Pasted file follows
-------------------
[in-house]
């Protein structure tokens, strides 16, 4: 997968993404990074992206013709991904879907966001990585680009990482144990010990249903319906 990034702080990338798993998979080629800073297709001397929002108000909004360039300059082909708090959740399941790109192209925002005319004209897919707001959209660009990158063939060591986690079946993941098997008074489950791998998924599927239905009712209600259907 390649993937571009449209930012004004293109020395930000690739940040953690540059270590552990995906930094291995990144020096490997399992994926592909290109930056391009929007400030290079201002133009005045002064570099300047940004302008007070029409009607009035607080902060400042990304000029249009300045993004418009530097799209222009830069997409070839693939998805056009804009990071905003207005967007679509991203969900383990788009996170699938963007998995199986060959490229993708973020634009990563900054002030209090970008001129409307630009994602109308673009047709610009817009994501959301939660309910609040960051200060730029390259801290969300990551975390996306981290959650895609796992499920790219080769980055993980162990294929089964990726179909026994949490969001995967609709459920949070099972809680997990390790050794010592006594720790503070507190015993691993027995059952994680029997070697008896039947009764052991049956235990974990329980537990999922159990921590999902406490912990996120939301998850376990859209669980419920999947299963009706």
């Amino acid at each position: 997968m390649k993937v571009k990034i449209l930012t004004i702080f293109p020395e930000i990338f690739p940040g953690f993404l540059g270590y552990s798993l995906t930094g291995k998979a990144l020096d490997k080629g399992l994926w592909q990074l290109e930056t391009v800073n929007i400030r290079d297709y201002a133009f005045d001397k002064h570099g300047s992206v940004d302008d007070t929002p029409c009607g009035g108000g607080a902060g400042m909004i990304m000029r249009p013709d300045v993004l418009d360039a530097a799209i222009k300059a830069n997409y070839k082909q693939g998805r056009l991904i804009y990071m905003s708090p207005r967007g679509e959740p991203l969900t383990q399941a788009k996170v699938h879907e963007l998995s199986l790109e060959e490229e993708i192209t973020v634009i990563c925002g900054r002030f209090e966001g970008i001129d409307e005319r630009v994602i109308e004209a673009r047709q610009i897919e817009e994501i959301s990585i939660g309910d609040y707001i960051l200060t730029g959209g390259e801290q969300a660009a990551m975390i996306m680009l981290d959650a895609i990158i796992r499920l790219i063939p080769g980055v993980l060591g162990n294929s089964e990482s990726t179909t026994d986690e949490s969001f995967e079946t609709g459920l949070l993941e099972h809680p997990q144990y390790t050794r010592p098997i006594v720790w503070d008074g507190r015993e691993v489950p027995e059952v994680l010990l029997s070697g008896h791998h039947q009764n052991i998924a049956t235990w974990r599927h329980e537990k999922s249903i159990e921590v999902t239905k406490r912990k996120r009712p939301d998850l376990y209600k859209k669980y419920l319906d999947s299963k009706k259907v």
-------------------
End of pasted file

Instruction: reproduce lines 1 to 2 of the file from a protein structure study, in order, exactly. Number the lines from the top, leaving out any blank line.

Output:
[in-house]
């Protein structure tokens, strides 16, 4: 997968993404990074992206013709991904879907966001990585680009990482144990010990249903319906 990034702080990338798993998979080629800073297709001397929002108000909004360039300059082909708090959740399941790109192209925002005319004209897919707001959209660009990158063939060591986690079946993941098997008074489950791998998924599927239905009712209600259907 390649993937571009449209930012004004293109020395930000690739940040953690540059270590552990995906930094291995990144020096490997399992994926592909290109930056391009929007400030290079201002133009005045002064570099300047940004302008007070029409009607009035607080902060400042990304000029249009300045993004418009530097799209222009830069997409070839693939998805056009804009990071905003207005967007679509991203969900383990788009996170699938963007998995199986060959490229993708973020634009990563900054002030209090970008001129409307630009994602109308673009047709610009817009994501959301939660309910609040960051200060730029390259801290969300990551975390996306981290959650895609796992499920790219080769980055993980162990294929089964990726179909026994949490969001995967609709459920949070099972809680997990390790050794010592006594720790503070507190015993691993027995059952994680029997070697008896039947009764052991049956235990974990329980537990999922159990921590999902406490912990996120939301998850376990859209669980419920999947299963009706």